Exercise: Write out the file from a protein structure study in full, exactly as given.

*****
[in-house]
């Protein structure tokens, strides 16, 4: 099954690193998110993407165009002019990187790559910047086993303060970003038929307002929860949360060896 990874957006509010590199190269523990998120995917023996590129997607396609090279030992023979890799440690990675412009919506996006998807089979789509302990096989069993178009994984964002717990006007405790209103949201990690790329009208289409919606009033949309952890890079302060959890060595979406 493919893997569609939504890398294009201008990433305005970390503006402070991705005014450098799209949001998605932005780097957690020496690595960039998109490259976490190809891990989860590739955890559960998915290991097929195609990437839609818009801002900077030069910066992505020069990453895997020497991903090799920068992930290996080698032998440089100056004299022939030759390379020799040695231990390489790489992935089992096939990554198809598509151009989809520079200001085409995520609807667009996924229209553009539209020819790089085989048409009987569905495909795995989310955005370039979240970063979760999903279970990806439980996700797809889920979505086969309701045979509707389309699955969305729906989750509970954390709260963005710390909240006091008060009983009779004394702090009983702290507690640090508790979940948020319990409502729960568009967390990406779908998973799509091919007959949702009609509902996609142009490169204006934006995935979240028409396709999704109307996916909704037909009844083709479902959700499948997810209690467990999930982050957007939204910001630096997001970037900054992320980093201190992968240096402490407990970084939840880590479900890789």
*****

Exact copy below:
[in-house]
């Protein structure tokens, strides 16, 4: 099954690193998110993407165009002019990187790559910047086993303060970003038929307002929860949360060896 990874957006509010590199190269523990998120995917023996590129997607396609090279030992023979890799440690990675412009919506996006998807089979789509302990096989069993178009994984964002717990006007405790209103949201990690790329009208289409919606009033949309952890890079302060959890060595979406 493919893997569609939504890398294009201008990433305005970390503006402070991705005014450098799209949001998605932005780097957690020496690595960039998109490259976490190809891990989860590739955890559960998915290991097929195609990437839609818009801002900077030069910066992505020069990453895997020497991903090799920068992930290996080698032998440089100056004299022939030759390379020799040695231990390489790489992935089992096939990554198809598509151009989809520079200001085409995520609807667009996924229209553009539209020819790089085989048409009987569905495909795995989310955005370039979240970063979760999903279970990806439980996700797809889920979505086969309701045979509707389309699955969305729906989750509970954390709260963005710390909240006091008060009983009779004394702090009983702290507690640090508790979940948020319990409502729960568009967390990406779908998973799509091919007959949702009609509902996609142009490169204006934006995935979240028409396709999704109307996916909704037909009844083709479902959700499948997810209690467990999930982050957007939204910001630096997001970037900054992320980093201190992968240096402490407990970084939840880590479900890789």